In binary classification issues, the metrics AUC (Area Under the Curve) and ROC (Receiver Operating Characteristics) are frequently employed. AUC is a numerical metric that measures the performance of the classifier, whereas ROC is a graphical plot that shows the performance of a binary classifier.
The true positive rate (sensitivity) vs the false positive rate (specificity) for various threshold values of a binary classifier is plotted graphically using the ROC curve. It demonstrates how effectively the classifier can differentiate between the positive and negative classifications.
The receiver operating characteristic curve (ROC curve) is a graph that displays how well a classification model performs across all categorization levels. Two parameters are plotted on this curve:
- True Positive Rate
- False Positive Rate
True Positive Rate
The percentage of actual positives that the classifier properly classifies as positives is known as the true positive rate (TPR). Additionally known as sensitivity.
Recall is a synonym for true positive rate (TPR), which is defined as follows:
TPR = TP / (TP + FN)
False Positive Rate
The percentage of genuine negatives that are mistakenly labeled as positives is known as the false positive rate (FPR). The equation is 1 - specificity.
False Positive Rate (FPR) is defined as follows:
FPR = FP / (FP + TN)
The TPR vs. FPR graphic at various threshold values makes up the ROC curve. The ability of the classifier to differentiate between positive and negative classes is indicated by the area under the ROC curve (AUC). A perfect classifier has an AUC value of 1, whereas a random classifier has an AUC value of 0.5. More items are classified as positive when the classification threshold is lowered, which raises the number of both False Positives and True Positives. A typical ROC curve is shown in the accompanying figure.
Figure- TP vs. FP rate at different classification thresholds
We might analyze a logistic regression model repeatedly with various classification criteria to generate the points on a ROC curve, but this would be inefficient. Fortunately, the efficient sorting-based method known as AUC can give us this information.
AUC: Area Under the ROC Curve
A binary classifier's performance is quantified by the AUC metric. It is the ROC curve's area under the curve. AUC has a range of 0 to 1, with 1 denoting a perfect classifier and 0.5 denoting a random classifier.
AUC, on the other hand, takes into account both true positives and false positives and is less affected by imbalanced data. In cases where the data is imbalanced and the positive and negative classes have different costs or benefits, accuracy can be deceiving because it can be high even if the classifier is biased towards the majority class.
Think about integral calculus while calculating the AUC; it measures the full two-dimensional region beneath the entire ROC curve from (0,0) to (1,1).
Figure- AUC (Area under the ROC Curve).
An overall measure of performance across all potential classification criteria is provided by AUC. AUC can be seen as the likelihood that the model values a randomly chosen positive example higher than a randomly chosen negative example. As an illustration, consider the cases below, which are listed in ascending order of logistic regression predictions from left to right:.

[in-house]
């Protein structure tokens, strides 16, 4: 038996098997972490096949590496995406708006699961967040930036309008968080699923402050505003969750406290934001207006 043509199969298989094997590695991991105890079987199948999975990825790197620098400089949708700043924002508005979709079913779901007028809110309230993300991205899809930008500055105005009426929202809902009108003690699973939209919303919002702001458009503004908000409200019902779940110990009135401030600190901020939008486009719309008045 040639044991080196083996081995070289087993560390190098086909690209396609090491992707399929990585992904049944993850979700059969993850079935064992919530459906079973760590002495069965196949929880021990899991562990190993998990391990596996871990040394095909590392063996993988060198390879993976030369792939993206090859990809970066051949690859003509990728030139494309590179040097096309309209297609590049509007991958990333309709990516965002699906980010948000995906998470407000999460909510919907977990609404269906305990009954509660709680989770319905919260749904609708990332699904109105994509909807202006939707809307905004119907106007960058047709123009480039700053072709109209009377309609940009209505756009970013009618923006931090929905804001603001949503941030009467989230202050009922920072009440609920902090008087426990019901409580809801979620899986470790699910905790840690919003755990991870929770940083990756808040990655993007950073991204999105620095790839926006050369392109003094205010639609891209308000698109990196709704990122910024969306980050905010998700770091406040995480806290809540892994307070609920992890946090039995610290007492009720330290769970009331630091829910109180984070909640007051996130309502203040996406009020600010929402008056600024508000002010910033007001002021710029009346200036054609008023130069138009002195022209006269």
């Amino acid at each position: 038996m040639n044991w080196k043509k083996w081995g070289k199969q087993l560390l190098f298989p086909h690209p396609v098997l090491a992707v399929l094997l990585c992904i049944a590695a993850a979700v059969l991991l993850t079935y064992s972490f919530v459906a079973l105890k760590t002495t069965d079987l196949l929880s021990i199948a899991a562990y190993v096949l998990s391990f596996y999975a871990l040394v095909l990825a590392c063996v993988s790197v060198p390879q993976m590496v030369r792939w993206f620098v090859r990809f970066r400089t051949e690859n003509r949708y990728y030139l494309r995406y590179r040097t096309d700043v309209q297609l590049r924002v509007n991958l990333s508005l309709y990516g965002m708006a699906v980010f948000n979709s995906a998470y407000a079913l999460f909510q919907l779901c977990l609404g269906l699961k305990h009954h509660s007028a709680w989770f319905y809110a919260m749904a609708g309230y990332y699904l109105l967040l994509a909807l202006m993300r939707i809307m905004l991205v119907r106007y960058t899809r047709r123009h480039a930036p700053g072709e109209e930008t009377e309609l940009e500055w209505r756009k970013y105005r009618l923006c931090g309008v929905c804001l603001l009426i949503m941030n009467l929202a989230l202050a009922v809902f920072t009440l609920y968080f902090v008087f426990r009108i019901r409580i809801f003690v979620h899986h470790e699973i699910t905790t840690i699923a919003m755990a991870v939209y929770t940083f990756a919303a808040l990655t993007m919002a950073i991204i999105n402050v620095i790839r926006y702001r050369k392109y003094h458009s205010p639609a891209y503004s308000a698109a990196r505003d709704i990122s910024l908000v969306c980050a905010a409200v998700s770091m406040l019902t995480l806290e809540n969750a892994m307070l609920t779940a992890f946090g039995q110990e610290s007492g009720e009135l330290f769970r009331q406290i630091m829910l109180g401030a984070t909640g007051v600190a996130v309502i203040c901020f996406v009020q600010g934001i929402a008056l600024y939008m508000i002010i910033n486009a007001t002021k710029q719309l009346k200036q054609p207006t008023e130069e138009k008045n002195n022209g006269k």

Figure- Predictions ranked in ascending order of logistic regression score.
The likelihood that a random positive (green) example will be placed in front of a random negative (red) example is represented by AUC.
AUC has a value between 0 and 1. A model with 100% incorrect predictions has an AUC of 0.0, while a model with 100% correct predictions has an AUC of 1.0.
AUC is desirable for the following two reasons:
- AUC is independent of scale. It rates predictions rather than evaluating the absolute values of the predictions.
- Thresholds for classification have no impact on AUC. It assesses the precision of the model's predictions regardless of the categorization threshold that is employed.
However, there are limitations to each of these arguments that may reduce the applicability of AUC in specific use cases:
- Scale invariance is not always useful. AUC, for example, won't warn us when we actually need outputs with precise probabilities.
- It is not always desirable for the classification-threshold to be constant. When false positives and false negatives have such disparate consequences, it might be imperative to eliminate one type of classification error. For instance, while performing email spam detection, you probably want to prioritize reducing false positives. (even if that results in a significant increase of false negatives). AUC is not a useful measure for this type of optimization.
In conclusion, the ROC curve and AUC are two helpful measures to assess a binary classifier's performance. While the AUC is a numerical measure that shows the classifier's overall performance, the ROC curve gives a graphical picture of the classifier's performance at various threshold values.
|AUC (Area Under the Curve)||ROC (Receiver Operating Characteristics)|
|AUC is a metric that summarizes the overall performance of a binary classification model based on its ROC curve.||ROC is a graphical representation of the relationship between the TPR and FPR.|
|AUC provides a single number that summarizes the quality of the model's predictions.||ROC can be used to visualize the tradeoff between sensitivity and specificity at different decision thresholds.|
With this article at OpenGenus, you must have the complete idea of AUC (Area Under The Curve) and ROC (Receiver Operating Characteristics).